It’s unlikely you’ll stumble upon Pot Pie Paradise. The deli is nestled in a forgettable corporate parking lot between a marsh and Highway 92 in Hayward. But those lucky enough to happen upon this little gem often return. Inside, the diminutive Theresia Gunawan serves pot pies made from scratch and filled with flavors from all corners of the world. These are pies worth seeking out.
Gunawan’s pie oeuvre spans from the classic chicken pot pie to ones filled with Hungarian beef goulash and spicy Javanese tempeh.
Raised in Java, Indonesia, Gunawan went on to cook her way through medical school in Munich, Germany. After nearly two decades she moved to California in 1990, but her medical credentials didn’t carry over with her, so she stayed in the kitchen.
“I closed the book and said no more medical school. I loved cooking still,” she said.
One night, when Gunawan was working as a chef at Mills College in Oakland, something unexpected came to her that changed everything: a fever dream about making pies. She had these types of dreams periodically, but this one felt like a premonition worth paying attention to.
Not very familiar with pot pies, Gunawan began researching and experimenting with the dish. In 2006, she offered her first pot pies at the Temescal farmers market. They sold out on the first day, so she came back the next weekend and the one after that, eventually gaining enough momentum to open the brick-and-mortar restaurant in Hayward in 2007. The restaurant is only open on weekdays for lunch, mostly serving workers at nearby businesses.
When not at the deli, you’ll still find her at the Temescal farmers market on Sundays. She’s also at the Castro Valley farmers market on Saturdays. That means Gunawan slings pies seven days a week. She said she has customers from her early days who still come to her every weekend.
Customers can choose from several freshly baked pot pies to eat right away, or frozen ones to heat up for a quick meal at home. The menu boasts 40 varieties, although Gunawan prepares a daily selection of these pies for dine-in customers. Five-inch pies range between $6.50 to $8 and 10-inch pies from $25 to $30.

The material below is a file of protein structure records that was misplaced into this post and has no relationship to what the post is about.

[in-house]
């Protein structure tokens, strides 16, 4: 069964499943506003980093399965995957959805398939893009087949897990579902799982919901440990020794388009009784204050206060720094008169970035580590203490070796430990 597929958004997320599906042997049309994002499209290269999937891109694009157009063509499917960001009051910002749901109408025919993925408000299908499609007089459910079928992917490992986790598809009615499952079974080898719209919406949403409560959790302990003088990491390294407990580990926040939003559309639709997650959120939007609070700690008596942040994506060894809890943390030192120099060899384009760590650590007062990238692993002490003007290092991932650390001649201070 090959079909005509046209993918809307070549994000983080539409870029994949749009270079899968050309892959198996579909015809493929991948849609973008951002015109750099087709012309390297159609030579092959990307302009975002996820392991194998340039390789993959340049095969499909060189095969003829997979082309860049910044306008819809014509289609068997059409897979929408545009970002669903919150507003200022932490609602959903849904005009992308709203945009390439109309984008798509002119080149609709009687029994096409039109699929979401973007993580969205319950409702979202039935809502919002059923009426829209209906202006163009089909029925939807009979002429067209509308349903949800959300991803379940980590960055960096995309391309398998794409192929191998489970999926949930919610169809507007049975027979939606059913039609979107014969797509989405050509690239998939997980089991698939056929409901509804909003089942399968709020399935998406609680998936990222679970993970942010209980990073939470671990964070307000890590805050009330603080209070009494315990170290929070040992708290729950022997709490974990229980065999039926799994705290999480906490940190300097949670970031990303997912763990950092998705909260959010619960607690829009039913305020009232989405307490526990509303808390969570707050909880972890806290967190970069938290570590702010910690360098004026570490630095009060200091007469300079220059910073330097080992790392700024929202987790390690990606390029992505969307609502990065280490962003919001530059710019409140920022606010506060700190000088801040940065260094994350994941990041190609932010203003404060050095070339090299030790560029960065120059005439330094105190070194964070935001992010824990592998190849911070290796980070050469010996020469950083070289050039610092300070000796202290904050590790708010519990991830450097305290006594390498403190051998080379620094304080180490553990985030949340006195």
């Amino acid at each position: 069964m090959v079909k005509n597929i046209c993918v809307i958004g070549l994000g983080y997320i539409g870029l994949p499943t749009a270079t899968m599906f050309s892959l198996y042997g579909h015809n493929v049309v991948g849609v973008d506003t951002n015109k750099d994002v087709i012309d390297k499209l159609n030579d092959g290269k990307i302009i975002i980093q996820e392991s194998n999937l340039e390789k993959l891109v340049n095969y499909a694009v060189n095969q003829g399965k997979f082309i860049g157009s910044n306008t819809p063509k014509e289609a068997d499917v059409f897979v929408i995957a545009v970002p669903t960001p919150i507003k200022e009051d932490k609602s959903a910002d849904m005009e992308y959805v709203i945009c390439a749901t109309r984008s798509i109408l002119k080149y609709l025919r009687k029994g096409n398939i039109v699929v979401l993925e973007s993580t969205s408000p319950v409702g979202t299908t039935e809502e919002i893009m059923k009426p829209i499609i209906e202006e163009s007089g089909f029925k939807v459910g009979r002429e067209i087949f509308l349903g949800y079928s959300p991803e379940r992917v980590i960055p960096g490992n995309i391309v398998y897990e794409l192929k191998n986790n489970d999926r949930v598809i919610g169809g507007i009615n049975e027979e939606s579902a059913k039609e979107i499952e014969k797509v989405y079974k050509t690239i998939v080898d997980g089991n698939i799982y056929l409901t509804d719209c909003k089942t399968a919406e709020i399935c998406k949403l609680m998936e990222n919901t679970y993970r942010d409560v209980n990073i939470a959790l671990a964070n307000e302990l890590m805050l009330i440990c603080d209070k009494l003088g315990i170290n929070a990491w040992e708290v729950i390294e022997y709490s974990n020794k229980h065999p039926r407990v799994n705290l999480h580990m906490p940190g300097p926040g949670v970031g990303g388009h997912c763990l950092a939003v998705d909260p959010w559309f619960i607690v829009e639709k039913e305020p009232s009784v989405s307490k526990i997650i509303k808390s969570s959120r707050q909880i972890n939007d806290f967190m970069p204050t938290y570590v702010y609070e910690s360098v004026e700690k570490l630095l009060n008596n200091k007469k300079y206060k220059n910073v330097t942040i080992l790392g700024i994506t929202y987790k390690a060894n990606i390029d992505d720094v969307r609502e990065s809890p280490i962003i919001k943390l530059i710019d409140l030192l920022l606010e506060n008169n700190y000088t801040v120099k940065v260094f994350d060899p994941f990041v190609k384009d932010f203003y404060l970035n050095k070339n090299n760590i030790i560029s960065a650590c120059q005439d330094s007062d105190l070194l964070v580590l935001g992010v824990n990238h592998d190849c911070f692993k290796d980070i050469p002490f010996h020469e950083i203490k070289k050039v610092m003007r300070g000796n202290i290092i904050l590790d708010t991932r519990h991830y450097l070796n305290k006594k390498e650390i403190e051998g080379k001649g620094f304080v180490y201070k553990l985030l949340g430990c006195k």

There are several vegetarian and vegan options, including Roasted Butternut Squash, with potatoes, soybeans and roasted gouda; Piccata Mushroom, made with a medley of shiitake, oyster and portobello mushrooms, capers, orzo and fresh herbs; and Lime Garden Curry, that features vegetables, beans and coconut milk, as well as basmati rice.
Sweets lovers can try her popular Bavarian Apple pie baked with sour cream, or the Rhubarb Strawberry Pie with orange liqueur. And those who aren’t down for pie at all can opt for deli sandwiches, wraps, soups and salads.
From prepping vegetables to simmering bones for gravy to making pie dough, the process of making a pie from start to finish takes four days, but Gunawan says the work isn’t monotonous because she’s always playing with new recipes.
“The ideas never stop. It’s never boring,” Gunawan said. “You listen to your customers’ suggestions and you say ‘Why not? This could be good to put in a pie.’”
Pot Pie Paradise & Deli is open 11:30 a.m. to 3 p.m., Monday through Friday. You can also find the Pot Pie Paradise stand 10 a.m. to 2 p.m., Saturdays at the Castro Valley farmers market and 9 a.m. to 1 p.m., Sundays at the Temescal farmers market in Oakland.
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